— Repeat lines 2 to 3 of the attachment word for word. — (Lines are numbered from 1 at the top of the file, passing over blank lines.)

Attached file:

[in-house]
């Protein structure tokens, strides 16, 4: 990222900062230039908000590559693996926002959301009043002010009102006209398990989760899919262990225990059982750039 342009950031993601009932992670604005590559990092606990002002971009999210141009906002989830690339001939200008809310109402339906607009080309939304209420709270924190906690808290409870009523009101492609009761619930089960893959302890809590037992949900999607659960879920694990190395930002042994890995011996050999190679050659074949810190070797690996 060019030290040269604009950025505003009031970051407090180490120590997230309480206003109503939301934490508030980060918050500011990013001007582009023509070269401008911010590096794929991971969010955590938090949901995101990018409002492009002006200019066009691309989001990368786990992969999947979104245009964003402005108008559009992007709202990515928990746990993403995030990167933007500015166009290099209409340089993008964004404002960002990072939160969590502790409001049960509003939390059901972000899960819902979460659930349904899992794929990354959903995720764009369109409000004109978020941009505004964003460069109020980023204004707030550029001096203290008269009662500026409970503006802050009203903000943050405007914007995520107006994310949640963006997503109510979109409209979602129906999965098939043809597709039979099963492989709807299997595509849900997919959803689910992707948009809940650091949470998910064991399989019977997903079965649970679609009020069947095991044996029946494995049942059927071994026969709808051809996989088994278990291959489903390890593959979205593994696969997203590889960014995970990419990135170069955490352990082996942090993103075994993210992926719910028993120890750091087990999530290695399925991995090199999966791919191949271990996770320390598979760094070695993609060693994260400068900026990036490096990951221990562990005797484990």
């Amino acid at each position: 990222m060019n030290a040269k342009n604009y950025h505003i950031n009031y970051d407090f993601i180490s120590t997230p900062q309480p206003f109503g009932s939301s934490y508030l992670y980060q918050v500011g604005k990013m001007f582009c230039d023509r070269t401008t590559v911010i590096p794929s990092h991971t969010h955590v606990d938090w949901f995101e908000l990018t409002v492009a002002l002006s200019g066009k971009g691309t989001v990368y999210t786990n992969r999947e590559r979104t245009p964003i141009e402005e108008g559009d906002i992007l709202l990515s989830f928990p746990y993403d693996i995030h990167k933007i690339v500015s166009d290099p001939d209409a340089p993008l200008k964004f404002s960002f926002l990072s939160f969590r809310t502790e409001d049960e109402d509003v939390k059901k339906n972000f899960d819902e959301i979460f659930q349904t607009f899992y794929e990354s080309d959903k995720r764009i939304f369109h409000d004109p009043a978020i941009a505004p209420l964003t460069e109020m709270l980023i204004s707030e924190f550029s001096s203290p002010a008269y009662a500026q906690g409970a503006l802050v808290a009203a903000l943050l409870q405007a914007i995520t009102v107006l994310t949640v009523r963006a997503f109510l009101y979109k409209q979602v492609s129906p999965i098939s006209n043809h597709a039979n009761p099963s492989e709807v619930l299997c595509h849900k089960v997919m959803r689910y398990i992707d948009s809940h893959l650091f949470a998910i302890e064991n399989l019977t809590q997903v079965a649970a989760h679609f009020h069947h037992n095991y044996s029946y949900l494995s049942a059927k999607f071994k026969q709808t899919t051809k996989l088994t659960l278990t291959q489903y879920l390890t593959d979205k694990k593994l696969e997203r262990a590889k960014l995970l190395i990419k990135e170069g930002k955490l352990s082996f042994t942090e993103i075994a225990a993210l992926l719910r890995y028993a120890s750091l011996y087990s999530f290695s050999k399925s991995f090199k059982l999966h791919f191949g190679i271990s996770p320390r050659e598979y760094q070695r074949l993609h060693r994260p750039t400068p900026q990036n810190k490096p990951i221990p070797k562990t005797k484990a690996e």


């Protein structure tokens, strides 16, 4: 990222900062230039908000590559693996926002959301009043002010009102006209398990989760899919262990225990059982750039 342009950031993601009932992670604005590559990092606990002002971009999210141009906002989830690339001939200008809310109402339906607009080309939304209420709270924190906690808290409870009523009101492609009761619930089960893959302890809590037992949900999607659960879920694990190395930002042994890995011996050999190679050659074949810190070797690996 060019030290040269604009950025505003009031970051407090180490120590997230309480206003109503939301934490508030980060918050500011990013001007582009023509070269401008911010590096794929991971969010955590938090949901995101990018409002492009002006200019066009691309989001990368786990992969999947979104245009964003402005108008559009992007709202990515928990746990993403995030990167933007500015166009290099209409340089993008964004404002960002990072939160969590502790409001049960509003939390059901972000899960819902979460659930349904899992794929990354959903995720764009369109409000004109978020941009505004964003460069109020980023204004707030550029001096203290008269009662500026409970503006802050009203903000943050405007914007995520107006994310949640963006997503109510979109409209979602129906999965098939043809597709039979099963492989709807299997595509849900997919959803689910992707948009809940650091949470998910064991399989019977997903079965649970679609009020069947095991044996029946494995049942059927071994026969709808051809996989088994278990291959489903390890593959979205593994696969997203590889960014995970990419990135170069955490352990082996942090993103075994993210992926719910028993120890750091087990999530290695399925991995090199999966791919191949271990996770320390598979760094070695993609060693994260400068900026990036490096990951221990562990005797484990």
């Amino acid at each position: 990222m060019n030290a040269k342009n604009y950025h505003i950031n009031y970051d407090f993601i180490s120590t997230p900062q309480p206003f109503g009932s939301s934490y508030l992670y980060q918050v500011g604005k990013m001007f582009c230039d023509r070269t401008t590559v911010i590096p794929s990092h991971t969010h955590v606990d938090w949901f995101e908000l990018t409002v492009a002002l002006s200019g066009k971009g691309t989001v990368y999210t786990n992969r999947e590559r979104t245009p964003i141009e402005e108008g559009d906002i992007l709202l990515s989830f928990p746990y993403d693996i995030h990167k933007i690339v500015s166009d290099p001939d209409a340089p993008l200008k964004f404002s960002f926002l990072s939160f969590r809310t502790e409001d049960e109402d509003v939390k059901k339906n972000f899960d819902e959301i979460f659930q349904t607009f899992y794929e990354s080309d959903k995720r764009i939304f369109h409000d004109p009043a978020i941009a505004p209420l964003t460069e109020m709270l980023i204004s707030e924190f550029s001096s203290p002010a008269y009662a500026q906690g409970a503006l802050v808290a009203a903000l943050l409870q405007a914007i995520t009102v107006l994310t949640v009523r963006a997503f109510l009101y979109k409209q979602v492609s129906p999965i098939s006209n043809h597709a039979n009761p099963s492989e709807v619930l299997c595509h849900k089960v997919m959803r689910y398990i992707d948009s809940h893959l650091f949470a998910i302890e064991n399989l019977t809590q997903v079965a649970a989760h679609f009020h069947h037992n095991y044996s029946y949900l494995s049942a059927k999607f071994k026969q709808t899919t051809k996989l088994t659960l278990t291959q489903y879920l390890t593959d979205k694990k593994l696969e997203r262990a590889k960014l995970l190395i990419k990135e170069g930002k955490l352990s082996f042994t942090e993103i075994a225990a993210l992926l719910r890995y028993a120890s750091l011996y087990s999530f290695s050999k399925s991995f090199k059982l999966h791919f191949g190679i271990s996770p320390r050659e598979y760094q070695r074949l993609h060693r994260p750039t400068p900026q990036n810190k490096p990951i221990p070797k562990t005797k484990a690996e």